Friday, April 22, 2011


It's Good Friday. We didn't go to church last night, and that always makes me feel off for starting Easter weekend. However, for the second year in a row, we have sick boys on Easter, so we are stuck at home.

To be precise, I'm currently stuck in bed with Christopher, waiting for his fever to start coming down from 103.8. He's miserable, poor thing. Mallory isn't too thrilled with it either since she sits next to him at dinner, and tonight he threw up all over the table. Nothing like vomit as a side dish.

Anyway, Easter. It's the one holiday that Kevin and I have really different memories of from our childhood. He remembers big family get togethers and presents for all the kids. I remember church and a very modest Easter basket, but mainly church.

We are compromising now. The Easter baskets for the kids have a small present in them and some candy, but that's it. And we would certainly go to church if our children could remain well on the date. I'm doubting that is going to happen this year, and I'm really really sad about it.

I think a lot about Mary around Easter now. I guess it has to do with being a mama. I don't think I could have stood by and watched my son take the path that hers did. Before I had my own boys, I didn't really ever consider Mary, and now? I can't seem to stop.

So tonight, I give you one of my favorite Patty Griffin songs. Forgive the misspelling of her name on the video. I put an "i" where there should have been a "y," and seeing as how I've battled that with my own name forever, I'm greatly annoyed. Not annoyed enough to go back and fix it, mind you, but annoyed.

Hope your Easter is filled with renewal, hope, and fulfilled promises of life to come.

Tuesday, April 19, 2011

A better fit

One morning last week, as Christopher was walking into preschool, he dropped some of his Easter eggs. I had his backpack in one hand and Colin on my hip, and was slow in helping him. Another mother stooped down to pick up an egg for him. She was chatting 90 miles an hour with a mother who looked exactly like her and didn't even look at Christopher. She just held out the egg and kept talking.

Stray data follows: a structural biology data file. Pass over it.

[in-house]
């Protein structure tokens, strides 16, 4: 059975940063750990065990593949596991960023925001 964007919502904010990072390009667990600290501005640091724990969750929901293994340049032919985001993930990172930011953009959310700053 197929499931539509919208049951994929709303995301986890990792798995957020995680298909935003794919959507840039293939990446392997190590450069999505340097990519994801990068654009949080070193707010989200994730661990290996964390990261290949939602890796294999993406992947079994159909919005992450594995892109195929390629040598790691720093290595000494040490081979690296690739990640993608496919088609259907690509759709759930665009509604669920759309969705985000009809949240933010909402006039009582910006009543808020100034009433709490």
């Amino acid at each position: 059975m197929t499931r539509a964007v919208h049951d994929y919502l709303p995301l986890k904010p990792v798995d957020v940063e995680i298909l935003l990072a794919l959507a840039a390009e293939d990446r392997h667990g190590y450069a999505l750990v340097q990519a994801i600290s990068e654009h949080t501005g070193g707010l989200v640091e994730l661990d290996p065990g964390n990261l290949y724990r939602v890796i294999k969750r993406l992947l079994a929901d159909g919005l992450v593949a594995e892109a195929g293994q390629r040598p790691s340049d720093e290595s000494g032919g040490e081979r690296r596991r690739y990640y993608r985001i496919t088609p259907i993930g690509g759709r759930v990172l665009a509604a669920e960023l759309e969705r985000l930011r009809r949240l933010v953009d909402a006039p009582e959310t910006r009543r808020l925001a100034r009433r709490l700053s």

She noticed the egg, but didn't notice the little boy.

It's a good school. It's where we go to church. It would be alright if he stayed there.

But he isn't going to stay.

In the two years he has been there, we have had exactly one playdate with another child at the preschool. That means that not only has he not been invited anywhere, but also that I have not invited anyone anywhere either.

They just aren't our people, and neither are we theirs. It's not a matter of liking or disliking. It's just a matter of fitting.

I know that feeling. I spent my entire high school career not really fitting in, but not really being that upset by it.  In Jackson though, my parents believed that there weren't a lot of choices, and I did get an excellent education.

However, this isn't Jackson, and I don't have to defer to what seems like the path I should take just because of history. This is Raleigh. This is my turn to be the parent. This is my responsibility to find somewhere that my children can thrive in all aspects of life.

So I've pulled him from his preschool and enrolled him in an arts immersion preschool. I'm so excited I can hardly contain myself. At the same time, I'm so nervous I can hardly think about the switch.

The "supposed to's" are so ingrained. I rail against them, and I fall into them for security. I use them as a crutch, getting by for awhile and not realizing that they don't really fit until they start to blister.

"Now, Marty, tell me how you ended up at White? Because you just don't seem like a White kind of person."